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Invasive Species Control


Invasive Species Control

Invasive Species in SNC Jurisdiction

There are over 20 invasive species including terrestrial and aquatic plants, fish, aquatic invertebrates, and forests pests that were reported in the SNC jurisdiction.

Terrestrial Invasive Plants:

  • Common Buckthorn, Dog-strangling Vine, Garlic Mustard, Giant Hogweed, Glossy Buckthorn, Goutweed, Japanese Knotweed, Phragmites, Purple Loostrife, and Wild Parsnip

Aquatic Invasive Plants:

  • Eurasian Water Milfoil, European Frog-bit, Flowering Rush, and Yellow Iris

Fish, Invertebrates and Insects:

  • Chinese Mystery Snail, Round Goby, Rusty Crayfish, Zebra Mussels, Emerald Ash Borer, and Invasive Earthworms

Invasive species are a concern as they disrupt the natural ecology of ecosystems and biodiversity by outcompeting native species, and relying on native species for food and habitat, which can have an impact on forestry, fishing and agricultural industries. Problems can occur when a species is moved to an area outside of its natural range and into an ecosystem that it could not get to on its own.

SNC has been working every year to monitor and control populations of invasive species and has hosted various community outreach events including the removal of Japanese Knotweed, Glossy Buckthorn, and Chinese Mystery Snail where residents can get involved in invasive species control. 

In partnership with the Ontario Federation of Anglers and Hunters (OFAH), a student based out of the SNC office spends the summer completing educational and outreach initiatives and monitoring of invasive species.  The student promotes outreach materials to recreational boaters, cottagers, tourism operators, anglers and gardeners regarding different invasive species in the SNC jurisdiction.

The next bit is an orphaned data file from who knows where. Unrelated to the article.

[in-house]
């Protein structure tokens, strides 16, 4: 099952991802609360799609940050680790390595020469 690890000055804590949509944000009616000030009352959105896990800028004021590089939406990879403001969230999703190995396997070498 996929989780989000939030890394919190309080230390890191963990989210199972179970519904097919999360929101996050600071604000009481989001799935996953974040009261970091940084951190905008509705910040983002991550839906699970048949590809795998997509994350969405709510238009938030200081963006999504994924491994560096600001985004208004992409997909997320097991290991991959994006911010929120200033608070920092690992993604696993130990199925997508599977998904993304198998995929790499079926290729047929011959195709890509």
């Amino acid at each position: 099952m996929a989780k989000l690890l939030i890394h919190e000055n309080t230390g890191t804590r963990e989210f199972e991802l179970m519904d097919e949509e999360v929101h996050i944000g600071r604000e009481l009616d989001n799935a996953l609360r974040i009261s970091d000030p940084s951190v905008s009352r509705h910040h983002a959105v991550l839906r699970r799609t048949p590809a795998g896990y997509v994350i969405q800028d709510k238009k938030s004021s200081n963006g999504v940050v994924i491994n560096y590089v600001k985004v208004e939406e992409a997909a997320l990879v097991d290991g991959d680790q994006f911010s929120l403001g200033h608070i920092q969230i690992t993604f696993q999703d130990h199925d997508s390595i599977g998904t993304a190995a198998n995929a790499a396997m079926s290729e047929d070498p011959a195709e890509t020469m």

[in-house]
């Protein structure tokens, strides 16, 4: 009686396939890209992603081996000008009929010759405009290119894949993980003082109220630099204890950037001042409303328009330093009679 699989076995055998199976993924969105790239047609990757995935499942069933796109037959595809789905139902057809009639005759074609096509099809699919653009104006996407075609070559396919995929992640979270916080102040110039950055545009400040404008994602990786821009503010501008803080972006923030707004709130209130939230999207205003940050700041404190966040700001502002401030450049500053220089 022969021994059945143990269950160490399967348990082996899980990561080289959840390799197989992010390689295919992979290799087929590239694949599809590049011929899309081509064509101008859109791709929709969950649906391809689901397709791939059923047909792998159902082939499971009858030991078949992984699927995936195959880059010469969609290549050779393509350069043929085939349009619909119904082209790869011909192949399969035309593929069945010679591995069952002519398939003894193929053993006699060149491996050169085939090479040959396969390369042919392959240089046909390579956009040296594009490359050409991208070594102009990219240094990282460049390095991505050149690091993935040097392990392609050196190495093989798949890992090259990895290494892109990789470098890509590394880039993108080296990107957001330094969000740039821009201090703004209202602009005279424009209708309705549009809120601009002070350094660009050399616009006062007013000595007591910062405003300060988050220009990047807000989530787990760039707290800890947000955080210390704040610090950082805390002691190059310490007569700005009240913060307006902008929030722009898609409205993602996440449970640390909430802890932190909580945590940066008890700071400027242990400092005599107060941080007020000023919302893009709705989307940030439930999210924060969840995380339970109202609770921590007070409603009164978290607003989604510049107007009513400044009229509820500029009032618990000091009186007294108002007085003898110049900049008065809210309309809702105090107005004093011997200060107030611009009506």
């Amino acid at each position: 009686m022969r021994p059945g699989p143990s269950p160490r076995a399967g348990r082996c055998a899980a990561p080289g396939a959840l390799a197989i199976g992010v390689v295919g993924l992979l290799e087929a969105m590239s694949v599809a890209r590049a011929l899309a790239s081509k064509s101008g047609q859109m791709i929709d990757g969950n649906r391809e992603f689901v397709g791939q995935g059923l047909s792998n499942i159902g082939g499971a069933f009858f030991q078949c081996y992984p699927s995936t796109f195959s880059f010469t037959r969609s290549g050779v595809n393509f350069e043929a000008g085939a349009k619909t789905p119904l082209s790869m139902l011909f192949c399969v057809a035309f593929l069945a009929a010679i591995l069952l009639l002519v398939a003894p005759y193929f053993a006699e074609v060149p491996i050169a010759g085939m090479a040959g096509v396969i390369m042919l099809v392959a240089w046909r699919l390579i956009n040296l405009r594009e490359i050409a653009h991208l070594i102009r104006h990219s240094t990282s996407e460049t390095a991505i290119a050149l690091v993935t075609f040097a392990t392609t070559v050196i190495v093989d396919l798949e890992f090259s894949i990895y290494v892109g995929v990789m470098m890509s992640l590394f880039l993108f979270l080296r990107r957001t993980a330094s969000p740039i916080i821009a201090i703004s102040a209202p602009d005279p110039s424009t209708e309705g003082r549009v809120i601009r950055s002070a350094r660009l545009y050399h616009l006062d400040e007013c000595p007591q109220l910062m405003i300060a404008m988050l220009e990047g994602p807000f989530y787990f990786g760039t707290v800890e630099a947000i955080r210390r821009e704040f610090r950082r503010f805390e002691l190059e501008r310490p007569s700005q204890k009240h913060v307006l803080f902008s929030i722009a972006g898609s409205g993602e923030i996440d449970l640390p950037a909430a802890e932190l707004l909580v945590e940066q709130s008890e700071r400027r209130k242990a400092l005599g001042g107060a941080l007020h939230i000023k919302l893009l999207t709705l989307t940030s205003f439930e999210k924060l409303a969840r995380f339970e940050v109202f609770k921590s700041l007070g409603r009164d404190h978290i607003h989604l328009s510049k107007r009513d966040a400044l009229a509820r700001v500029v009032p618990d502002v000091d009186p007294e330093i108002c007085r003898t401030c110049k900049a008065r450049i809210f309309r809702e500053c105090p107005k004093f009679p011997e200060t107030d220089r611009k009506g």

Preventing Spread of Invasive Species

One of the ways to prevent the introduction of invasive species in new places is to become aware of what kinds of invasive species are present in Ontario.  Many invasive species look very similar to native species.  For example, Giant Hogweed looks very similar to Cow Parsnip and Queen Ann’s Lace. 

Learn how you can prevent the introduction and spread of unwanted invasive species throughout the jurisdiction:

  1.  Use native species for gardening and landscaping purposes.  This is a common way that invasive terrestrial species spread to different areas. Consult the Grow Me Instead Campaign presented by the Ontario Invasive Plant Council for Southern Ontario here.
  2.  Do not dispose of garden waste, aquarium fish, baitfish, or earthworms in a water body.  They can easily spread. Boaters are encouraged to clean, drain and dry their boat before going to a new waterbody.
  3.  When biking, hiking, or driving an ATV, be sure to clean equipment thoroughly.  Mud can carry the seeds of invasive plants and promote their spread. 

It is important to never move flora or fauna outside of their native habitat, and remove the invasive species already existing in your area. Landowners should check regularly to ensure that invasive plants have not established themselves on their property. To report an invasive species sighting within the South Nation Watershed, please contact us. Please include a description of the location and a photo, if possible.

Useful Links for Additional Information

Invading Species Awareness Program

Environment Canada: Invasive Alien Species in Canada

Invasive Species Fact Sheets